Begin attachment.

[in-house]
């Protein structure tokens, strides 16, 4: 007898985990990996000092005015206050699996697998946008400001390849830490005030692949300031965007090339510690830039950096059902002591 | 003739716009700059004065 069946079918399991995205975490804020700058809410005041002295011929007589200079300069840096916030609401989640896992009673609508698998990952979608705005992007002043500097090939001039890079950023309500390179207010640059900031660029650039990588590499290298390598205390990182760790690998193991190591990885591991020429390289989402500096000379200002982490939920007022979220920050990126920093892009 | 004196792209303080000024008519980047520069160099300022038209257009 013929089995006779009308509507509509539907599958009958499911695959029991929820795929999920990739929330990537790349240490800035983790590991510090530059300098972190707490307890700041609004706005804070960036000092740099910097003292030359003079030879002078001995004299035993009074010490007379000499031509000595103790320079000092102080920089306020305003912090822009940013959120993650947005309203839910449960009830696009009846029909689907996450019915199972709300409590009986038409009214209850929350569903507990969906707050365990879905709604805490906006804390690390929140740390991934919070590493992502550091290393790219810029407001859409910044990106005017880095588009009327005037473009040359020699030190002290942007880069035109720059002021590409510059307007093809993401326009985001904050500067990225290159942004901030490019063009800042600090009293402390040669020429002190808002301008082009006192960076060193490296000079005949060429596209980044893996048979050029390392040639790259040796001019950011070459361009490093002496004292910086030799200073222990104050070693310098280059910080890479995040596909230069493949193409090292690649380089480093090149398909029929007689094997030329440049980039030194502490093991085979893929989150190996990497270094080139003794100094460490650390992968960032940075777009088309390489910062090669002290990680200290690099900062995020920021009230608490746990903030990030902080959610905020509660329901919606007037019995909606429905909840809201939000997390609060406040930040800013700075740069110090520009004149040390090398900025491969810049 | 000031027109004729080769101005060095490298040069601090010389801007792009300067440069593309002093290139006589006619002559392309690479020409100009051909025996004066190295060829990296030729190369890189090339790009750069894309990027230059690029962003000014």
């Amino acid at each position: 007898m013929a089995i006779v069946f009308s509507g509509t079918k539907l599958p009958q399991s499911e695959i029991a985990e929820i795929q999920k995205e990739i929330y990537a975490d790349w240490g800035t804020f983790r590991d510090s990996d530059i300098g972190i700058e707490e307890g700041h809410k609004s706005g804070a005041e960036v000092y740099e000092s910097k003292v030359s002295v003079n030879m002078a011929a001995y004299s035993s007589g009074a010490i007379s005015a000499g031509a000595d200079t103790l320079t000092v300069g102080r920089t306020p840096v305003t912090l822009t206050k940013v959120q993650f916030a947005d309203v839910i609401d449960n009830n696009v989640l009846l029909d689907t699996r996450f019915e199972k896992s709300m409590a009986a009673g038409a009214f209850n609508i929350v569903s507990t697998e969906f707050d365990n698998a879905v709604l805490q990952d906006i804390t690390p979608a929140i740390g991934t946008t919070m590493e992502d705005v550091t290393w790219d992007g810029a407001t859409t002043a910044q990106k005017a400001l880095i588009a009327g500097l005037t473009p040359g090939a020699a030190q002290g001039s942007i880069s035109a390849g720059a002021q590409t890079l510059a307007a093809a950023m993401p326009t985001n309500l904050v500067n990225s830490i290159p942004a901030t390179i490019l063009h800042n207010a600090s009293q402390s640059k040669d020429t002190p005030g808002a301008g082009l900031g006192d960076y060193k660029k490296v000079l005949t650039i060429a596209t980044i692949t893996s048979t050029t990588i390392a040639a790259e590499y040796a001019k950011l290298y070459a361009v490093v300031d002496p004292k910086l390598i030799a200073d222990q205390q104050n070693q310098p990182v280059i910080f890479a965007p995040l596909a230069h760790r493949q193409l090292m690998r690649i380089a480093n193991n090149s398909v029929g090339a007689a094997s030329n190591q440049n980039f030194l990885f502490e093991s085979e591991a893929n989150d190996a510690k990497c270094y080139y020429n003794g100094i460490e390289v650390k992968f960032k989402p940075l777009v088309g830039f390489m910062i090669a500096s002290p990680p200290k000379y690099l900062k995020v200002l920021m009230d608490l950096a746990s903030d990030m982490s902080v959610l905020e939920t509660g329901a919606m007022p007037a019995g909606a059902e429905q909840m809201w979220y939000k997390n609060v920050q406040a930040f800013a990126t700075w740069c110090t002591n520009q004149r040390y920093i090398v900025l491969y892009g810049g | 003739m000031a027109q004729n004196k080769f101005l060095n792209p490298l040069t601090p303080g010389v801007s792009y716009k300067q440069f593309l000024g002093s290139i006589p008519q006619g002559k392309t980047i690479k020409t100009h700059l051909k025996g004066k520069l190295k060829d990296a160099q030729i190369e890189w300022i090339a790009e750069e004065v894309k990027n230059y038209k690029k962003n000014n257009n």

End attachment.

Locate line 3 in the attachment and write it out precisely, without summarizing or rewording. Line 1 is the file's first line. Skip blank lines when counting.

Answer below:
């Amino acid at each position: 007898m013929a089995i006779v069946f009308s509507g509509t079918k539907l599958p009958q399991s499911e695959i029991a985990e929820i795929q999920k995205e990739i929330y990537a975490d790349w240490g800035t804020f983790r590991d510090s990996d530059i300098g972190i700058e707490e307890g700041h809410k609004s706005g804070a005041e960036v000092y740099e000092s910097k003292v030359s002295v003079n030879m002078a011929a001995y004299s035993s007589g009074a010490i007379s005015a000499g031509a000595d200079t103790l320079t000092v300069g102080r920089t306020p840096v305003t912090l822009t206050k940013v959120q993650f916030a947005d309203v839910i609401d449960n009830n696009v989640l009846l029909d689907t699996r996450f019915e199972k896992s709300m409590a009986a009673g038409a009214f209850n609508i929350v569903s507990t697998e969906f707050d365990n698998a879905v709604l805490q990952d906006i804390t690390p979608a929140i740390g991934t946008t919070m590493e992502d705005v550091t290393w790219d992007g810029a407001t859409t002043a910044q990106k005017a400001l880095i588009a009327g500097l005037t473009p040359g090939a020699a030190q002290g001039s942007i880069s035109a390849g720059a002021q590409t890079l510059a307007a093809a950023m993401p326009t985001n309500l904050v500067n990225s830490i290159p942004a901030t390179i490019l063009h800042n207010a600090s009293q402390s640059k040669d020429t002190p005030g808002a301008g082009l900031g006192d960076y060193k660029k490296v000079l005949t650039i060429a596209t980044i692949t893996s048979t050029t990588i390392a040639a790259e590499y040796a001019k950011l290298y070459a361009v490093v300031d002496p004292k910086l390598i030799a200073d222990q205390q104050n070693q310098p990182v280059i910080f890479a965007p995040l596909a230069h760790r493949q193409l090292m690998r690649i380089a480093n193991n090149s398909v029929g090339a007689a094997s030329n190591q440049n980039f030194l990885f502490e093991s085979e591991a893929n989150d190996a510690k990497c270094y080139y020429n003794g100094i460490e390289v650390k992968f960032k989402p940075l777009v088309g830039f390489m910062i090669a500096s002290p990680p200290k000379y690099l900062k995020v200002l920021m009230d608490l950096a746990s903030d990030m982490s902080v959610l905020e939920t509660g329901a919606m007022p007037a019995g909606a059902e429905q909840m809201w979220y939000k997390n609060v920050q406040a930040f800013a990126t700075w740069c110090t002591n520009q004149r040390y920093i090398v900025l491969y892009g810049g | 003739m000031a027109q004729n004196k080769f101005l060095n792209p490298l040069t601090p303080g010389v801007s792009y716009k300067q440069f593309l000024g002093s290139i006589p008519q006619g002559k392309t980047i690479k020409t100009h700059l051909k025996g004066k520069l190295k060829d990296a160099q030729i190369e890189w300022i090339a790009e750069e004065v894309k990027n230059y038209k690029k962003n000014n257009n």